Roberts: Bisbee to state of Arizona: butt out

A busybody legislator from Gilbert is all up in Bisbee's business. This, because the rebel city continues to ban plastic

At long last, Arizona’s problems are solved.

Arizona’s children are being properly educated, Arizona’s inmates are being properly rehabilitated and Arizona’s citizens properly marvel at the efficient use of their tax money by state government.

Clearly, the state of Arizona has no real problems. How else can you explain our leaders’ obsession with protecting …

Plastic bags?

It seems the city of Bisbee has refused to kowtow to the state’s 2016 decree that henceforth, no city may interfere with a plastic grocery bag’s right to life, liberty and the pursuit of littering the landscape.

The Legislature and Gov. Doug Ducey banned cities from regulating the use of plastic bags and Styrofoam cups and such. This, after the city of Bisbee barred local stores from using single-use plastic bags.

Since passing the ordinance in 2013, Bisbee leaders contend that their streets are cleaner and costs lower, both for retailers and the city, which no longer has to mount weekly clean-up patrols.

That, however, matters not to state Sen. Warren Petersen, who lives in 200 miles from Bisbee. The Gilbert Republican is the guy who pushed to protect plastic bags, contending that a ban is a burden on local businesses.

Now he has filed a complaint with the Attorney General Mark Brnovich, demanding that Bisbee be made to call off its rebellion against plastic bags.

Or else.

Brnovich ordered to investigate

Brnovich has no choice but to drop everything and immediately investigate – thanks to another 2016 law, one that requires the AG to hop to it anytime any legislator complains that a city isn’t following a state law. The penalty: a loss of that city’s share of state tax revenue.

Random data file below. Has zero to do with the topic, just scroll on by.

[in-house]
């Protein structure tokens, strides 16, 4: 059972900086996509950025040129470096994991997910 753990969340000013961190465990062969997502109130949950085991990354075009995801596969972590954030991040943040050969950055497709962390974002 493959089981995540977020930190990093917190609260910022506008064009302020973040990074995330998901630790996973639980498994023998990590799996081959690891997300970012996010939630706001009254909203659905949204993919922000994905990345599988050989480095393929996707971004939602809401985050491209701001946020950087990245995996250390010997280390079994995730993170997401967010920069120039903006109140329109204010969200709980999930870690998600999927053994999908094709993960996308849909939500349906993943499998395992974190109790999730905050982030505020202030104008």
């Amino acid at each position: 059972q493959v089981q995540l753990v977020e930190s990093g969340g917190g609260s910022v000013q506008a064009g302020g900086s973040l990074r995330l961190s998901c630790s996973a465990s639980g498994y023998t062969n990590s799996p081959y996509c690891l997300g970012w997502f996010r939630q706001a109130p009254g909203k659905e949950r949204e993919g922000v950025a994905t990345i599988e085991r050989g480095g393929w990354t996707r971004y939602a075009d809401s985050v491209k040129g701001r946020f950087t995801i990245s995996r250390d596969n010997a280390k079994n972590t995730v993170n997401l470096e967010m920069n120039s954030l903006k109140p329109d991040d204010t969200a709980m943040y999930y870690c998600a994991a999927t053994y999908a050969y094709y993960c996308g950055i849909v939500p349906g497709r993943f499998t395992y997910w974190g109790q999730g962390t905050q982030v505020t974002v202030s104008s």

On Tuesday, Bisbee’s city attorney, Britt Hanson, responded to Petersen’s complaint, saying the state should butt out.

"If the businesses in Bisbee that the Legislature is supposedly protecting with HB 2131 have no issue with the bag ban, does the state really have an interest in prohibiting Bisbee from doing so?'' he asked, in a letter to the Attorney General’s Office. "And really, who should decide how best to combat Bisbee's blight and litter: the citizens of Bisbee and their representatives, or state legislators most of whom probably have never even visited Bisbee and have no clue as to its local concerns?''

Bag ban actually saves money

Hanson says that local  businesses have “embraced” the ban on plastic bags, which is saving both them and the city money.

"In fact, Bisbee’s largest retailer, Safeway, provided the City with the model ordinance on which Bisbee based its plastic bag ban ordinance," Hanson wrote.

Brnovich has 30 days to decide whether Bisbee is breaking the law. If so and the cit continues in its rebel activities, it’ll pay … big.

That is, unless the courts reread the state Constitution, the part that gives charter cities independence from state laws on matters of "strictly local concerns."

Earlier this year, the state Supreme Court backed a busybody legislator from Oro Valley who complained that Tucson was still melting down confiscated guns – even after the Legislature passed a law forbidding such a horror.

The Supreme Court ruled that state law trumped charter cities when it comes to issues of public safety. Now Tucson must get those guns back onto the streets.

We are saved.

Now if we can only get plastic bags back onto the streets. Or more specifically, snagged onto the bushes along Bisbee’s streets.

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Article Roberts: Bisbee to state of Arizona: butt out compiled by www.azcentral.com

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